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Getting to School Safely

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Encourage your child to walk to and from the bus stop with a friend. And make sure you and your child know each other's schedule. "That reduces fear and provides peace of mind for both of you," Foster says.

As for kids who ride bikes to school, these are the SAFE KIDS safety tips:

  • Wear bike helmets at all times when bicycling.
  • Follow the rules of the road.
  • Never let your child on the road without direct adult supervision until age 10.
  • Plan a safe cycling route with your child and ride it with them.
  • Do not ride at night.
  • Make sure schools provide cyclists with "safe areas" for bike racks.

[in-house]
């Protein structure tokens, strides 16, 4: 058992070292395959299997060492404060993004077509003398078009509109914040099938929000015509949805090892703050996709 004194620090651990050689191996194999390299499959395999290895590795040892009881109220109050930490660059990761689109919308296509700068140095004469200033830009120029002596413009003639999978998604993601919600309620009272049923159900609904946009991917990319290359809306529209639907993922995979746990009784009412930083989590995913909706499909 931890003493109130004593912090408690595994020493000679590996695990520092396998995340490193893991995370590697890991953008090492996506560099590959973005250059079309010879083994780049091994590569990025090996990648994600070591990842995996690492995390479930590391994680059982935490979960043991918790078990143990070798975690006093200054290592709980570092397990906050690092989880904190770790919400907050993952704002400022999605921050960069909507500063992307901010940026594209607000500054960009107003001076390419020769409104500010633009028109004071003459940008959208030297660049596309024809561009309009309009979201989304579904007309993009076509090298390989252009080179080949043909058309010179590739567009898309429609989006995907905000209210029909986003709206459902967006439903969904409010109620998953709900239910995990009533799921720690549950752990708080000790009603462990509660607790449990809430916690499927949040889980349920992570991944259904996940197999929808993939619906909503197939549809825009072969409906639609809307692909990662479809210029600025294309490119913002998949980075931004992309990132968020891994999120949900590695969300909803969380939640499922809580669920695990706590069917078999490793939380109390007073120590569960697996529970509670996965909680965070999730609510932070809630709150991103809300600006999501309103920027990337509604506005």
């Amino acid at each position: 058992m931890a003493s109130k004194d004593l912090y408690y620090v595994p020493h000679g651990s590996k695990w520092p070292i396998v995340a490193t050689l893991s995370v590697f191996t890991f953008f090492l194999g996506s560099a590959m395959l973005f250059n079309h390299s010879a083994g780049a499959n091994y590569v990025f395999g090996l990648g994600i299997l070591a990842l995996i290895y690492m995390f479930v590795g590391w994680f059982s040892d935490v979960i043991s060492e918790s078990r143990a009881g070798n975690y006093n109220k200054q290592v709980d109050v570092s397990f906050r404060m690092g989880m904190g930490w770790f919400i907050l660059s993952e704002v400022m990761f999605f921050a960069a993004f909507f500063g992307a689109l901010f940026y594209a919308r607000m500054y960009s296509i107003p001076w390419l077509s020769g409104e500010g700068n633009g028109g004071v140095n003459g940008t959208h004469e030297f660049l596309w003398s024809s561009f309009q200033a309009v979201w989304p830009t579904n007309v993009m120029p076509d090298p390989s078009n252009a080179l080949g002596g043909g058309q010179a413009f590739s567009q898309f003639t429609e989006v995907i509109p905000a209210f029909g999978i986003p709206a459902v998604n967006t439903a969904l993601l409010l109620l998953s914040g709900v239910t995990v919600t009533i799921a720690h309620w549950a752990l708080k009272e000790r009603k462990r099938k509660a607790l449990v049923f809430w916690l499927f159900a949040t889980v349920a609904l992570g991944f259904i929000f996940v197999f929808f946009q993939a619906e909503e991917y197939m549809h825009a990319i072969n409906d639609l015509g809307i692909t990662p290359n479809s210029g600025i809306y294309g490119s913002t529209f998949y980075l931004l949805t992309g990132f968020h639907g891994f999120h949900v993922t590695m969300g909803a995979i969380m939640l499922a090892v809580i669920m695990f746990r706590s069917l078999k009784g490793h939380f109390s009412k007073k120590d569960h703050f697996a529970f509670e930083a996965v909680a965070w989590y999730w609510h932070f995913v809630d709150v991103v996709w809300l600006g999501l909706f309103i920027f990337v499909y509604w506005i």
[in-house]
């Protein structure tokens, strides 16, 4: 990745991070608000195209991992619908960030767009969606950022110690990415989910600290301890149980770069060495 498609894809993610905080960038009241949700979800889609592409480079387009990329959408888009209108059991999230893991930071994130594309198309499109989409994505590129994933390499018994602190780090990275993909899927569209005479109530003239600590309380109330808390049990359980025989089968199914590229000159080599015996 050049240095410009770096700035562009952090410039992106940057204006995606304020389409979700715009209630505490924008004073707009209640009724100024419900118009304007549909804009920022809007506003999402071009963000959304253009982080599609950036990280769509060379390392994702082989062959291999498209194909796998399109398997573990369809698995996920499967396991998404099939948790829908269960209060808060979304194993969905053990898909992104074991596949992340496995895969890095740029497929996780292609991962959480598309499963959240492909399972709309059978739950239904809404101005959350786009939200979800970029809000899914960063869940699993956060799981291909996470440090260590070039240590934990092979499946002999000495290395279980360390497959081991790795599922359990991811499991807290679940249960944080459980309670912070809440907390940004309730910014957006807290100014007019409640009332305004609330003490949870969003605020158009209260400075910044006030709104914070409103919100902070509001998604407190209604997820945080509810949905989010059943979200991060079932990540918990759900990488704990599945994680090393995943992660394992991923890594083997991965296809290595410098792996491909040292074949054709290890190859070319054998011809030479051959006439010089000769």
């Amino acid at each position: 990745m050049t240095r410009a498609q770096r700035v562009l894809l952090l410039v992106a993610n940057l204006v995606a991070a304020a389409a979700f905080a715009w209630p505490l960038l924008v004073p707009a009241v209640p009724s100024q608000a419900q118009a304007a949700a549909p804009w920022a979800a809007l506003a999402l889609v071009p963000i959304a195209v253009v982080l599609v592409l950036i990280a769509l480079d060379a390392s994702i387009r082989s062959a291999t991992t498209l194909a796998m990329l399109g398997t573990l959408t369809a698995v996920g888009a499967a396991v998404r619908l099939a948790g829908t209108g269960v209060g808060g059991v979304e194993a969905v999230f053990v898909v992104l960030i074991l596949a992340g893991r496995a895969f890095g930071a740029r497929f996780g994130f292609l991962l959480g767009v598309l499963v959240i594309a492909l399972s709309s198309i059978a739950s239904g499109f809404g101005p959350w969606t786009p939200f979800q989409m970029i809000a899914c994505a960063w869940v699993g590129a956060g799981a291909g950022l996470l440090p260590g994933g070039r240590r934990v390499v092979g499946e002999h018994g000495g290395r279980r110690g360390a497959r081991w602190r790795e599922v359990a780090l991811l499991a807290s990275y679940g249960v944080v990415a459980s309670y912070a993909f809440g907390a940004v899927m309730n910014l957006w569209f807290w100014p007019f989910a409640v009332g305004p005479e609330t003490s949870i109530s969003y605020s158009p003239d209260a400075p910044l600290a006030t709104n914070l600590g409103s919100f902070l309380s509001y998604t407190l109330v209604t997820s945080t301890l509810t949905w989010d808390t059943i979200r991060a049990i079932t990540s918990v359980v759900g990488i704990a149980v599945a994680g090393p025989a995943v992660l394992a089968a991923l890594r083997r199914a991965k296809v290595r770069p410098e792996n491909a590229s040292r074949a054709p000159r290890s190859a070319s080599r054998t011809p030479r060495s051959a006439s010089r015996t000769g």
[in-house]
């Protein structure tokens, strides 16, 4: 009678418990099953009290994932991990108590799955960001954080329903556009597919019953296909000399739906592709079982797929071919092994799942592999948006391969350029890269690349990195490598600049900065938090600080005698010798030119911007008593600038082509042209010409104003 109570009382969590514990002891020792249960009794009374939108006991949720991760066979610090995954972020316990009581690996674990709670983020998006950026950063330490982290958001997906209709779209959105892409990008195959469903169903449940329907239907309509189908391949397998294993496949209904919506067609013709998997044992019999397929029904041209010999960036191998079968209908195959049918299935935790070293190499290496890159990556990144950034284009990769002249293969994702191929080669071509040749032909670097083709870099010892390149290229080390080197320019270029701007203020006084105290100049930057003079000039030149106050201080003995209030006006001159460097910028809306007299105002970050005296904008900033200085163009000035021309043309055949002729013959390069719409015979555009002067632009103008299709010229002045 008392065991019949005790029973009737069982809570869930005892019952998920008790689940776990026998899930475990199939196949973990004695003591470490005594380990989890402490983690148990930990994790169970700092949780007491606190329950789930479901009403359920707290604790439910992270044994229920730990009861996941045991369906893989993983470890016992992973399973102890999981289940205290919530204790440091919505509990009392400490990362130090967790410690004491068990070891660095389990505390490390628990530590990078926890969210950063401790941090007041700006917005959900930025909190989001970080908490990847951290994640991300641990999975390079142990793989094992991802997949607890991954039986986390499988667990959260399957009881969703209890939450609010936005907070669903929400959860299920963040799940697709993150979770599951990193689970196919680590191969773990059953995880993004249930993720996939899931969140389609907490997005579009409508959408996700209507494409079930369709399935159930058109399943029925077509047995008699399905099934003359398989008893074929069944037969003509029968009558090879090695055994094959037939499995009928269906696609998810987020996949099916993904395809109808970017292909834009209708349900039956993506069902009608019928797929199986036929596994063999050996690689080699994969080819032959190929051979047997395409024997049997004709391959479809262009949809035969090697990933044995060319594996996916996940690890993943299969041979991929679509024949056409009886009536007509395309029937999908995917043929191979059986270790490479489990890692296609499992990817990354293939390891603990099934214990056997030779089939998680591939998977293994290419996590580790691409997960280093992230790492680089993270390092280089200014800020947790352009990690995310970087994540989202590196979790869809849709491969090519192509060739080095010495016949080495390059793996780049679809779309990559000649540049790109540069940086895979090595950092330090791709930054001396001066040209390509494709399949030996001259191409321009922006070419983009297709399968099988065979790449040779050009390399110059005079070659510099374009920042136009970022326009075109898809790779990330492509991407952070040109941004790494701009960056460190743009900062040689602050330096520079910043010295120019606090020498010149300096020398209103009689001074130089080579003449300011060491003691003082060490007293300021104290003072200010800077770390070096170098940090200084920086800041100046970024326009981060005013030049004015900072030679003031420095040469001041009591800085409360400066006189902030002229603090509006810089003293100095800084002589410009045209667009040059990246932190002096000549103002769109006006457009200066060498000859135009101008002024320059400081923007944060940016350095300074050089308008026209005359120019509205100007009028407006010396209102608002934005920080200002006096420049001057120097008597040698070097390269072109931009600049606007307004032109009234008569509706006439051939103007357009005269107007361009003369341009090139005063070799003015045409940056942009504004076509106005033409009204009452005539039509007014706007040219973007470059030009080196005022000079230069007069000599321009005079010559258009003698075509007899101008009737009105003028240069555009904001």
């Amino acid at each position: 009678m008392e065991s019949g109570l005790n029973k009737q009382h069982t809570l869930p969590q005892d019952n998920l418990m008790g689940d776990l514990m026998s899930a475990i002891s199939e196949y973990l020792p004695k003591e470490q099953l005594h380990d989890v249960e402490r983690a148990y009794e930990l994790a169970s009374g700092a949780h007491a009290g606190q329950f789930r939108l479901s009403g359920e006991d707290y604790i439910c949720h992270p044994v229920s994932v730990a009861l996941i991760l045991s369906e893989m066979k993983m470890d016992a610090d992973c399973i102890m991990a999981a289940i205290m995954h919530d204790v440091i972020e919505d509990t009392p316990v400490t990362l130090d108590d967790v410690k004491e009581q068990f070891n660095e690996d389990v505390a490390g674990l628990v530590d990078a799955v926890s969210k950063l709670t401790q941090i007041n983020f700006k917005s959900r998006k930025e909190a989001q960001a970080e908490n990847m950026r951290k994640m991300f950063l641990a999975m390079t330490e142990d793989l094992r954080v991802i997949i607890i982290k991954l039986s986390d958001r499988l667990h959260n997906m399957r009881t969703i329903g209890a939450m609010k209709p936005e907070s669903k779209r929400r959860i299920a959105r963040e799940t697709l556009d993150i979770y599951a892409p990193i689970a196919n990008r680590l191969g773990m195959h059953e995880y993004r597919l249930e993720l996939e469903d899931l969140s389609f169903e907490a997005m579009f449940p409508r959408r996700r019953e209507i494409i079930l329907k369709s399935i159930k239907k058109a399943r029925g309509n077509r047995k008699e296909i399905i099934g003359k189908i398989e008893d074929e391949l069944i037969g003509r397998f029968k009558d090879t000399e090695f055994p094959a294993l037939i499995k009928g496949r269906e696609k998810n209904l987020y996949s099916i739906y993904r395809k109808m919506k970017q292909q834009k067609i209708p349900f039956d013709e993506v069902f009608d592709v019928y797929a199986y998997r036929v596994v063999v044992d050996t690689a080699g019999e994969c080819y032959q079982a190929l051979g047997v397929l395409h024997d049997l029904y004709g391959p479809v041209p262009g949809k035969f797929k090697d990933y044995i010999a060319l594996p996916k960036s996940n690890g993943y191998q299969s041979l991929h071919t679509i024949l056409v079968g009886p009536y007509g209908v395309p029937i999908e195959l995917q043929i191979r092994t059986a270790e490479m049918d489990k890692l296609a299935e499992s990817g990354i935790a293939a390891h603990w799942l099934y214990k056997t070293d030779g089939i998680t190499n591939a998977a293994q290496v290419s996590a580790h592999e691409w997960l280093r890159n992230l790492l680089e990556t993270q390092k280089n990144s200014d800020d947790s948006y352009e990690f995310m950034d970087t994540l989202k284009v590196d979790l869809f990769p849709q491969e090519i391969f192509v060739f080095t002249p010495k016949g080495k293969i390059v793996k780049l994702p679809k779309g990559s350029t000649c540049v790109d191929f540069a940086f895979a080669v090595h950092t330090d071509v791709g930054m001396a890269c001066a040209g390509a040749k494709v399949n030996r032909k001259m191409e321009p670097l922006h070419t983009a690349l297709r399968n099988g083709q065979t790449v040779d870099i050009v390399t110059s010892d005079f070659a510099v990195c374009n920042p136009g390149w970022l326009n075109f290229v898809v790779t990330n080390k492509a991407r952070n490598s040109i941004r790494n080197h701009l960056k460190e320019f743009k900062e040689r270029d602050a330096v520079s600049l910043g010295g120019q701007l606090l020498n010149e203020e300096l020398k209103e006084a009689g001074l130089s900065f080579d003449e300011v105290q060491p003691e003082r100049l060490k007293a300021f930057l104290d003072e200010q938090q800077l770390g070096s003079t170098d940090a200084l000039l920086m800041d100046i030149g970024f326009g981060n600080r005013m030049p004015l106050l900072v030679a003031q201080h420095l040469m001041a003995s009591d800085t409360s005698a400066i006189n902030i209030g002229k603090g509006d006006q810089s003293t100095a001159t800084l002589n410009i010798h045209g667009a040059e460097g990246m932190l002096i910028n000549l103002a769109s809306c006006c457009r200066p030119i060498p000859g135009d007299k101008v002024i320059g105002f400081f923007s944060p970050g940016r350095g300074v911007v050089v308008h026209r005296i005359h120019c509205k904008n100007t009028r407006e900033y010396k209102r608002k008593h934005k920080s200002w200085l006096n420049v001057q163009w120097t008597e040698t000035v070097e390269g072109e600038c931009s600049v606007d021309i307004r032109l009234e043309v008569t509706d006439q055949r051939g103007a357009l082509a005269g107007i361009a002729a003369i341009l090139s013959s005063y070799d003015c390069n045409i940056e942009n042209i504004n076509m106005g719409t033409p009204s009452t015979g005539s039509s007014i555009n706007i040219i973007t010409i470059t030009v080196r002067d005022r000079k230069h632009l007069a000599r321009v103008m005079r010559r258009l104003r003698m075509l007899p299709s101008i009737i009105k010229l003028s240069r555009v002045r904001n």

But if it's a teenager you're dealing with, chances are the issue of driving to school has raised its head. Dale Wisely, PhD, a psychologist in Birmingham, Ala., has ushered many families through this phase.

He advocates developing a contract with your teen. "It's one way of signaling to teenagers that you take [driving] very seriously," he tells WebMD. "Be willing to say 'we don't care what other kids, other parents do.'"

The contract should outline driving rules, how to deal with distractions, use of cell phones and CD players, and limits on the number of passengers in the car, "a major source of trouble," Wisely says. "Friends in the car are a distraction. I don't think it's a good idea when they've just started driving. Maybe later on, after they've had some experience driving, they can pick up one friend."

Also, teens that can't get out of bed in the morning tend to drive faster to get to school on time. Wisely has a solution. "I advise parents to put this in the rules: that if they're going drive to school, they must leave by certain time or they don't drive. Either the parent drives them, or they just don't go to school. People are shocked. But parents have to ask themselves, 'What's at stake?' It could mean burying their own child."

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